• Addiction
  • Psychomotor retardation
  • Decreased efficacy of benzos
  • Increased memory impairment
  • Worsening of overall mental health
  • Worsening of emotional well-being
  • Job loss
  • Interpersonal problems
  • Addiction to other substances of abuse
  • Emotional numbness
  • Depression
  • Paradoxical disinhibition – emergence of violence, aggression, and hostility
  • Self-harm behaviors
  • Suicidal thoughts and behaviors

Withdrawal and Overdose

Learn More About the Effects of Benzodiazepine Withdrawal and Overdose

The effects of overdose and withdrawal from benzo abuse can range from mild to life-threatening.

Withdrawal effects:

Benzodiazepine withdrawal syndrome is a well-known phenomenon unique to those who abuse benzodiazepines and can be mild and relatively short-lived or severe and long-lasting. These effects may include:

  • Upsurge of anxiety, panic attacks, and agoraphobia
  • Insomnia and nightmares
  • Depression
  • Excitability, restlessness
  • Decreased memory and concentration
  • Syncope
  • Tremors
  • Muscle pain and stiffness
  • Night sweats, effusive sweating
  • Blurred or double vision
  • Heart palpitations


Oral overdoses on benzodiazepines, when used alone, rarely cause death or serious illness. Some of the symptoms of benzodiazepine overdose may include:

  • Dizziness
  • Confusion
  • Drowsiness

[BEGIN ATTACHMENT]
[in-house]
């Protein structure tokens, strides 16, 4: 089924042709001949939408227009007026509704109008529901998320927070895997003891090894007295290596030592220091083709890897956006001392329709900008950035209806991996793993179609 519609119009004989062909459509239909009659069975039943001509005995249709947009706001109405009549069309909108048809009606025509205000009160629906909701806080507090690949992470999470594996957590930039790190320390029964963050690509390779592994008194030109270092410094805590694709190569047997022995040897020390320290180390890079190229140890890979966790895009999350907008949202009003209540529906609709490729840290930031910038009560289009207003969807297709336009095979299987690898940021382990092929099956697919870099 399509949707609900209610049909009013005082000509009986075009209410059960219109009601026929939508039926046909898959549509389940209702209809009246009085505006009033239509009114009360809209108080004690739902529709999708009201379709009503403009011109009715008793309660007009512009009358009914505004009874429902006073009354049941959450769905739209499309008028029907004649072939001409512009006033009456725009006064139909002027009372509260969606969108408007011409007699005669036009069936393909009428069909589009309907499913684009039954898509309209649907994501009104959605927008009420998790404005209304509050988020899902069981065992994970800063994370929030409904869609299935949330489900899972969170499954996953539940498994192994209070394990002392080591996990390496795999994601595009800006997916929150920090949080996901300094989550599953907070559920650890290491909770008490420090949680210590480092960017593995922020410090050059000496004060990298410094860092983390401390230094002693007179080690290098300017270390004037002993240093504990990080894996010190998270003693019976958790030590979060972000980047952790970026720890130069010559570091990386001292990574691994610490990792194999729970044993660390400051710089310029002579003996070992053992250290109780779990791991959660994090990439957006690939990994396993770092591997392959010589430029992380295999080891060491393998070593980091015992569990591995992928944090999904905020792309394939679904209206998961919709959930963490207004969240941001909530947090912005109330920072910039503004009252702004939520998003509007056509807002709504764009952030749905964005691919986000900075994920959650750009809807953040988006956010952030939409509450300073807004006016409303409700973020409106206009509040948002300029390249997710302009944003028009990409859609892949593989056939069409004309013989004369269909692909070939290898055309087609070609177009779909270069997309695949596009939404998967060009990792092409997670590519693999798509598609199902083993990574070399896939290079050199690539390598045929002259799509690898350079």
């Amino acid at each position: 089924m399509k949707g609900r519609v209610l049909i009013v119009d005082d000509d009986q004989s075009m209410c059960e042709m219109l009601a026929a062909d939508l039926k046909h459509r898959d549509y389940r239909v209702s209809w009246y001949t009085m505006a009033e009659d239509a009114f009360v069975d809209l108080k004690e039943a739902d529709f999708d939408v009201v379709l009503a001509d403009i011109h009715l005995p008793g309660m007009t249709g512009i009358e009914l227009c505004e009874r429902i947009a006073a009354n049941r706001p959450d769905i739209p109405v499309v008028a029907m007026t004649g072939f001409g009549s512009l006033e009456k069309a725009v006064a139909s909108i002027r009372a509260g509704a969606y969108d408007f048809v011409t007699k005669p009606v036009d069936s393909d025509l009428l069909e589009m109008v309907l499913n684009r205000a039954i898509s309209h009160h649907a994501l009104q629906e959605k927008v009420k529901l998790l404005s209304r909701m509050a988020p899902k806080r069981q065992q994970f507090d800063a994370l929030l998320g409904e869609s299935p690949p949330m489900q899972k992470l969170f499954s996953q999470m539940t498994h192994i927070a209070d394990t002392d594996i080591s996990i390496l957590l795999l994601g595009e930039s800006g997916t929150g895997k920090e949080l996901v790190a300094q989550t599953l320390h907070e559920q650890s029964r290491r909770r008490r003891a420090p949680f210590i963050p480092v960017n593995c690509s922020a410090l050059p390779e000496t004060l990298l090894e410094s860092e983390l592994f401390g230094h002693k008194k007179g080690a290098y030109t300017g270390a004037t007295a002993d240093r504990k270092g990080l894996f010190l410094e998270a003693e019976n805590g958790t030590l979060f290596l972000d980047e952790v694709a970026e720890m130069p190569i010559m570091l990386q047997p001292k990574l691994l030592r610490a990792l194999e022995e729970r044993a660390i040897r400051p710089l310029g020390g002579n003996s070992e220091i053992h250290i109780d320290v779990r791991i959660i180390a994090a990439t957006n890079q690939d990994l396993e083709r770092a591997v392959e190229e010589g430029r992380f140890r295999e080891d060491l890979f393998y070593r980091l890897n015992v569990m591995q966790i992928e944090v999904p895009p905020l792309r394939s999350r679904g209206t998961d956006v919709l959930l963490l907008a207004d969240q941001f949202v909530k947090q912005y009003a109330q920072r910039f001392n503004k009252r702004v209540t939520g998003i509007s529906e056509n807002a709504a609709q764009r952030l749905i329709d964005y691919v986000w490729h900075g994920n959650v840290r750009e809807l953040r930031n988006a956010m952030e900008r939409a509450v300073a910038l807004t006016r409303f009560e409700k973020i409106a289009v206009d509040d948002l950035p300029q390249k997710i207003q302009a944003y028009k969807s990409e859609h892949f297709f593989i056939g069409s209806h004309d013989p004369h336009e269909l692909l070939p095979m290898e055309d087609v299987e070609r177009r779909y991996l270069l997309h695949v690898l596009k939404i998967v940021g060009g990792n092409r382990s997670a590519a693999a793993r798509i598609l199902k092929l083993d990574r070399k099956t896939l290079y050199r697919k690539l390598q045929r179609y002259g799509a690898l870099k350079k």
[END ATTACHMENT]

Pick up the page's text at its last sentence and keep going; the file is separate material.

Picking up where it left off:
• Blurred vision
  • Unresponsiveness
  • Anxiety
  • Paradoxical agitation
  • Hallucinations
  • Slurred speech
  • Nystagmus
  • Ataxia
  • Coma
  • Weakness
  • Altered mental status
  • Hypotension
  • Respiratory depression

Co-Occurring Disorders

Benzodiazepine Addiction and Co-Occurring Disorders

Many people who struggle with addiction and abuse of benzodiazepines will find that they are struggling with a co-occurring mental disorder. Some of the most frequent co-occurring disorders include:

  • Depressive disorders
  • Anxiety disorders
  • Other substance abuse
  • Bipolar disorder
  • Schizophrenia
  • Alcoholism

I couldn't stop. After hurting everyone around me, I finally admitted to myself that I needed help. North Tampa took me in at a time when I hit rock bottom and they helped me crawl my way back out of the pit. Seriously, best choice of my life.

– Anonymous Patient
Marks of Quality Care
  • Centers for Medicare & Medicaid Services (CMS)
  • Florida Agency for Health Care Administration
  • Florida Department of Children and Families
  • The Joint Commission (JCAHO) Gold Seal of Approval